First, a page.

What Does It Mean To Be “Lean Unhealthy?”

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What is “lean unhealthy?”

Ever been jealous of the people who can eat anything they want, but do not have to exercise a day in their life to avoid weight gain? Or maybe that’s you? If you have heard the term “skinny fat” you might be confused thinking it sounds like an oxymoron. This term is being thrown around to describe people who look thin but actually have more body fat than lean tissue mass (such as muscle and bone density). “Skinny fat” (also referred to as “lean unhealthy” or “thin fat”) is technically not a medical term, but many medical professionals believe this concept is a growing health concern.

“Skinny fat” or “lean unhealthy” can be better defined as Normal Weight Obesity (NWO) or when individuals have “excess body fat with adequate body mass index.” NWO occurs when body fat percentage is too high which can lead to increased risk for obesity-related health conditions such as diabetes, heart disease, abnormal cholesterol, high blood pressure, inflammation, oxidative stress, and metabolic syndrome (a combination of these conditions).

BMI isn’t enough

The easiest and most common assessment for general disease risk is historically based on calculating Body Mass Index (BMI) using just height and weight. But BMI simply tells us if we are at a normal weight for our height. It does not account for true body composition including our body fat percentage. For example, athletes who have very low body fat but have considerable muscle mass fall into a higher BMI category for their height, making it seem as if they are unhealthy.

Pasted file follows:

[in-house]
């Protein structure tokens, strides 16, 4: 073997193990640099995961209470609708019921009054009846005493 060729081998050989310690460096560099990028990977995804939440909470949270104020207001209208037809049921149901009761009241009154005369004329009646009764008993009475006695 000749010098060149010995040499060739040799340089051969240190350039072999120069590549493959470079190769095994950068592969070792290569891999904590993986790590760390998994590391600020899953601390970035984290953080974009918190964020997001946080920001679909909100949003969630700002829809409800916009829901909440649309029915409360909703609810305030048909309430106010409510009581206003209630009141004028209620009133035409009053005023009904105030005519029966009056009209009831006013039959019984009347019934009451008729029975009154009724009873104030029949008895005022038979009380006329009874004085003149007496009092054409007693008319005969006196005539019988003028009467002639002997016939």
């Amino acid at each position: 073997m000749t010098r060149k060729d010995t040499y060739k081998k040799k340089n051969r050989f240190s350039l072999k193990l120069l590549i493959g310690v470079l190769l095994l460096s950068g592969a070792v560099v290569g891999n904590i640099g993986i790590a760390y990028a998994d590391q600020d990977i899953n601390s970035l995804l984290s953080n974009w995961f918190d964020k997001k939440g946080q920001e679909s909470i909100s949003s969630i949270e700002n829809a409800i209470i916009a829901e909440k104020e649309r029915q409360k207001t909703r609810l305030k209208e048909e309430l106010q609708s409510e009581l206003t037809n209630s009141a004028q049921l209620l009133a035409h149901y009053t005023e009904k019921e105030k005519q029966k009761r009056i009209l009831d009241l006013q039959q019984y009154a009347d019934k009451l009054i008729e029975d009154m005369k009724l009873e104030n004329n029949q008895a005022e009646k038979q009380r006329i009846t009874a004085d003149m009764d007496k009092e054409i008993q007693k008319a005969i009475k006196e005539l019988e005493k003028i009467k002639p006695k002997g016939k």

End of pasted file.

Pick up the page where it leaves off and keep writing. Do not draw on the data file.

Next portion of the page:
Using body fat percentage assessments can also help determine if NWO is a concern.

The catch: you can be “lean unhealthy”

It is hard to truly define NWO with numbers like BMI (normal BMI is considered 18.5-24.9 kg/m2) because factors such as age, gender, and lifecycle phases play a major role in how much body fat is considered “normal.” With that being said, though, the Mayo Clinic estimates that over 30 million Americans have this “skinny fat” condition. Their research believes that negative health impacts of NWO are associated with women who have greater than 30% body fat and men who have greater than 20% body fat, while the American Council of Exercise considers above 32% body fat in women and above 25% in men as obesity. Why? This excess body fat produces extra hormones and stores toxins that have negative impacts on our health, especially if it falls around the abdomen close to our vital organs.

Dietitian’s Tip: Beware of falling for extreme calorie restriction and/or restrictive fad diets. These options are not the answer to “curing” NWO and can be unsafe. It’s important to work with a health professional like a Registered Dietitian to make sustainable, healthy changes that are unique to you and your body.

What you can do

With Normal Weight Obesity or “lean unhealthy” body types leading to a variety of negative health conditions, it’s important to know how to determine your body fat percentage and how to keep it on track throughout your lifecycle. If you are concerned about your metabolic weight status, follow the actionable steps below to start your journey towards a healthier, stronger you!

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Actionable Steps


Determine your body fat percentage

Not many doctor’s offices assess this but you can always ask the next time you go in for your annual physical. If it’s not available at the doc’s, find a Personal Trainer or Registered Dietitian who does body composition assessments. You can also purchase some of your own assessment tools for the home like a bioelectric impedance scale.


Compare your results to the norms

Use this chart based on gender and aim for a percentage between the “essential fat” and “acceptable” categories. Keep in mind these numbers are general recommendations for the healthy American population and your individual needs may differ from these norms.